Schwann cells show potential to generate myelin

July 11, 2019
Scientists have discovered that Schwann cells are much more prolific in generating a protective sheath covering nerve fibers than previously believed. The revelation raises the possibility of new avenues to treat nerve injuries and various forms of neuropathy. Further research could prove useful in promoting myelin repair in central nervous system disorders such as multiple sclerosis, where damage to myelin slows or blocks electric signals from the brain.

Two types of cells in the body produce myelin: oligodendrocytes in the brain and spinal cord, and Schwann cells in the rest of the body. Until now, scientists thought that only oligodendrocytes generated multiple myelin sheaths around axons, the slender projection of a nerve cell that carries electrical signals between cells. The new research reveals that Schwann cells also are capable of spreading myelin across multiple axons.

Researchers at Oregon Health and Science University made the discovery after conducting a genetic screen in zebrafish in the laboratory. They discovered some fish had more myelin than expected, and those fish carried a mutation in a gene called fbxw7. When they knocked out the gene in genetically modified mice, they discovered an unexpected characteristic: individual Schwann cells began spreading myelin across many axons.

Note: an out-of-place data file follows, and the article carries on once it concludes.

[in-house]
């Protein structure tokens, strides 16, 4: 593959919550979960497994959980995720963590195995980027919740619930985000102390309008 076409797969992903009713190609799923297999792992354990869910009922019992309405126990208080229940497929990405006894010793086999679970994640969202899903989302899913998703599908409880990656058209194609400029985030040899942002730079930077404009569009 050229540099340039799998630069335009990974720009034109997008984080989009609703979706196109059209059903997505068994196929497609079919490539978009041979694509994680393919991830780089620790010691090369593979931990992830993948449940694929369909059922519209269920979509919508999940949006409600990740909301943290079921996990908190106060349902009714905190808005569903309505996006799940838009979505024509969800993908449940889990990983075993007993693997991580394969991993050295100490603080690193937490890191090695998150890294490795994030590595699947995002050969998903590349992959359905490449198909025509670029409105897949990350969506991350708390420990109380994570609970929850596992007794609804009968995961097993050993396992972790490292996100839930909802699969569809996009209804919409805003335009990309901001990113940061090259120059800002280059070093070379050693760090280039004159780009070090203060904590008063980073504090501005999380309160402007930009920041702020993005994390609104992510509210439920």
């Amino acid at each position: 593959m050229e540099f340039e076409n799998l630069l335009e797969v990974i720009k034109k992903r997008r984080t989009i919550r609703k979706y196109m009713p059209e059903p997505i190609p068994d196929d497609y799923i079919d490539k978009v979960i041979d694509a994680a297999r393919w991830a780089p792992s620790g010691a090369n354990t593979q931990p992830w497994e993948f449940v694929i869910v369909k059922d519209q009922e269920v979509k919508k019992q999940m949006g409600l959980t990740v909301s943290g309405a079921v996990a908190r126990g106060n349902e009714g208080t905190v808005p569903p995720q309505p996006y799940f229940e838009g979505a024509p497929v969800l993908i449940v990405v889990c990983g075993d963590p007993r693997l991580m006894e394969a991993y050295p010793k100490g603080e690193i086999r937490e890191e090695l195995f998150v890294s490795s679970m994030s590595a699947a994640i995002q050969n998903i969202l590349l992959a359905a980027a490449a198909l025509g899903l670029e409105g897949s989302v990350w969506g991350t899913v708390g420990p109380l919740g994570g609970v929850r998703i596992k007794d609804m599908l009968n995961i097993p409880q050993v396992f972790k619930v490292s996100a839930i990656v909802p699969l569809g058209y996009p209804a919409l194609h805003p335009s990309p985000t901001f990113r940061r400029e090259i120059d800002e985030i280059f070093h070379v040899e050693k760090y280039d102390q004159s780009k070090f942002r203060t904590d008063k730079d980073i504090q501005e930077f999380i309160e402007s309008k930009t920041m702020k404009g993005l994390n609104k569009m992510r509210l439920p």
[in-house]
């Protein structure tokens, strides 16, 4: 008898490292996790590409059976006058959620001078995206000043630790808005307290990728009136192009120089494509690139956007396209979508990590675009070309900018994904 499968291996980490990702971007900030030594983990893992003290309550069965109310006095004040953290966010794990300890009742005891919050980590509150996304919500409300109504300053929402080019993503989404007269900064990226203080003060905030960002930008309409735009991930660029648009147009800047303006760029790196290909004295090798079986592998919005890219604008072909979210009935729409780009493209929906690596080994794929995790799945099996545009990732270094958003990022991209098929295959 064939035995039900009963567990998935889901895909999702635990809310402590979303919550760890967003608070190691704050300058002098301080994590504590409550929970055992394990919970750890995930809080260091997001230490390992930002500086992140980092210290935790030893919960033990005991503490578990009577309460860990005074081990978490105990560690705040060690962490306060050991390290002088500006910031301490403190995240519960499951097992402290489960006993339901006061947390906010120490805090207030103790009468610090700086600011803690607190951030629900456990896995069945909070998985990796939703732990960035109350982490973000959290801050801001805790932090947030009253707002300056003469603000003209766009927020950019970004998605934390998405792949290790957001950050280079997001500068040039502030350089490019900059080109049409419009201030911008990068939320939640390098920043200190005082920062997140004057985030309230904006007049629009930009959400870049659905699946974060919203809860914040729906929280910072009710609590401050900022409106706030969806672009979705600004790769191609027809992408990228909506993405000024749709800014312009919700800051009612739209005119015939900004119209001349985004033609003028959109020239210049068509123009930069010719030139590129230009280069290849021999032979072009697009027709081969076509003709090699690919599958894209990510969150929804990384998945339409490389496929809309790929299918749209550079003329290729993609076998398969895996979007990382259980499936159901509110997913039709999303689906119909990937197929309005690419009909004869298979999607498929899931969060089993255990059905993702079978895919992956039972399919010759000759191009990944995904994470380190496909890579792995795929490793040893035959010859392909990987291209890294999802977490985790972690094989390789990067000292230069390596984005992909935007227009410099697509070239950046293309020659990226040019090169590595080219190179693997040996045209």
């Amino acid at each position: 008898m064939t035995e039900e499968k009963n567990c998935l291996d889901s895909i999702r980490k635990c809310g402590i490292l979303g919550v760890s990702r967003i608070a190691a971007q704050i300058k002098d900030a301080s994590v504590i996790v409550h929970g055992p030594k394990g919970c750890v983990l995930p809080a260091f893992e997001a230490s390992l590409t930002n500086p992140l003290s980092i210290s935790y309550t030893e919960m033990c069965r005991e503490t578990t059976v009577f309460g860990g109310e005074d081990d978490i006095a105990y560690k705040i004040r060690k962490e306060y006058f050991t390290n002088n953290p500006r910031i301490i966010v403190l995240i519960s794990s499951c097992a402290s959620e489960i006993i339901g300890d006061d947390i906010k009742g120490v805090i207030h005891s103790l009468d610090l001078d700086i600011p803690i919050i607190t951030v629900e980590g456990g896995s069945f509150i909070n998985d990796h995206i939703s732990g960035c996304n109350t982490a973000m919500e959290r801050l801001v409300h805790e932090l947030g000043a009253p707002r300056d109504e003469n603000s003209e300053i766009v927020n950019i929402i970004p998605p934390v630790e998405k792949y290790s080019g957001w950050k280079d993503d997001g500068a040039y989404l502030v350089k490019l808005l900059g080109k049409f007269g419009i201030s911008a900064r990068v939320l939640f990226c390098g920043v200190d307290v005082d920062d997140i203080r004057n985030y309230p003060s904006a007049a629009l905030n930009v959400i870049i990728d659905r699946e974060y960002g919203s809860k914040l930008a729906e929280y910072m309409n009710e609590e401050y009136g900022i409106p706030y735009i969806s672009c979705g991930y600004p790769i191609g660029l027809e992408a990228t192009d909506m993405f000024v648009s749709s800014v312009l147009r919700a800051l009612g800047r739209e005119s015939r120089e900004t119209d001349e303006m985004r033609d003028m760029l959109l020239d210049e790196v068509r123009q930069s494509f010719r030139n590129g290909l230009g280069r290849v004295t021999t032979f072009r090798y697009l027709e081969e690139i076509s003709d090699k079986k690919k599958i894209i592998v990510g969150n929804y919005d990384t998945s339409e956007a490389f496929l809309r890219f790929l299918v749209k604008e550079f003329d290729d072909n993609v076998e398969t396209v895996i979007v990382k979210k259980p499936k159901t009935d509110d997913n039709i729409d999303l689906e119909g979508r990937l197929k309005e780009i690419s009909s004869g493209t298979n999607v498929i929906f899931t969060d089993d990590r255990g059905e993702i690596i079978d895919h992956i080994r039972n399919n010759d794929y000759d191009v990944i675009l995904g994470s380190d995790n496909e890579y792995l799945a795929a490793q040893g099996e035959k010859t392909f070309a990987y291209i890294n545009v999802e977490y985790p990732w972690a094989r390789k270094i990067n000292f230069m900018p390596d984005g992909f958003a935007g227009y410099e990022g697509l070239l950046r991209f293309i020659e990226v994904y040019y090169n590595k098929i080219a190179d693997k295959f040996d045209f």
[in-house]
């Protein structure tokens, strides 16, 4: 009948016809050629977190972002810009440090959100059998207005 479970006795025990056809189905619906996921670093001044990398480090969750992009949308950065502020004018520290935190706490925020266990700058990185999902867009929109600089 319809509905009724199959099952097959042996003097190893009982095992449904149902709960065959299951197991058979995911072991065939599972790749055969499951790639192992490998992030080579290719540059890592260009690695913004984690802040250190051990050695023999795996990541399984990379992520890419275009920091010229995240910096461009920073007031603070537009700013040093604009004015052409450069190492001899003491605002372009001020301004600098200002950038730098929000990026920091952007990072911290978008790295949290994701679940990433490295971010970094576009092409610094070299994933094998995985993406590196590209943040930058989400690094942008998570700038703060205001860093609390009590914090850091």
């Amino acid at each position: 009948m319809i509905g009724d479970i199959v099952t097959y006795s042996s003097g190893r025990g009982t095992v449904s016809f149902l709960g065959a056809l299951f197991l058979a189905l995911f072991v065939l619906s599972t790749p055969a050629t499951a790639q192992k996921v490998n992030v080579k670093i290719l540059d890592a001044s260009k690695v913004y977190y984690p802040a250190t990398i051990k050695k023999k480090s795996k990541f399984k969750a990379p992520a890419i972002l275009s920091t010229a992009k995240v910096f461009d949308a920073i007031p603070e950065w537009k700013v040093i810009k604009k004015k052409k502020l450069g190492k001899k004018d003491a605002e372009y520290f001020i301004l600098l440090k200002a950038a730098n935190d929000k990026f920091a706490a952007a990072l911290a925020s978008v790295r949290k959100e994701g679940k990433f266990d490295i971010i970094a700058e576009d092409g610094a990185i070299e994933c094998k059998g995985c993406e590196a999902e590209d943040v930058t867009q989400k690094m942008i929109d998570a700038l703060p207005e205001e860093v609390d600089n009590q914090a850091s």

In discovering how Schwann cells generate myelin at the molecular level, the discovery may lead to new gene-therapy techniques to repair damaged myelin. Results of animal model studies sometimes do not translate to humans and may be years away from being a marketable treatment. However, the study’s author said targeting the fbxw7 gene – or downstream pathway molecules – could be a powerful way to promote myelin repair in the central nervous system.

The findings were published in the journal Nature Communications.

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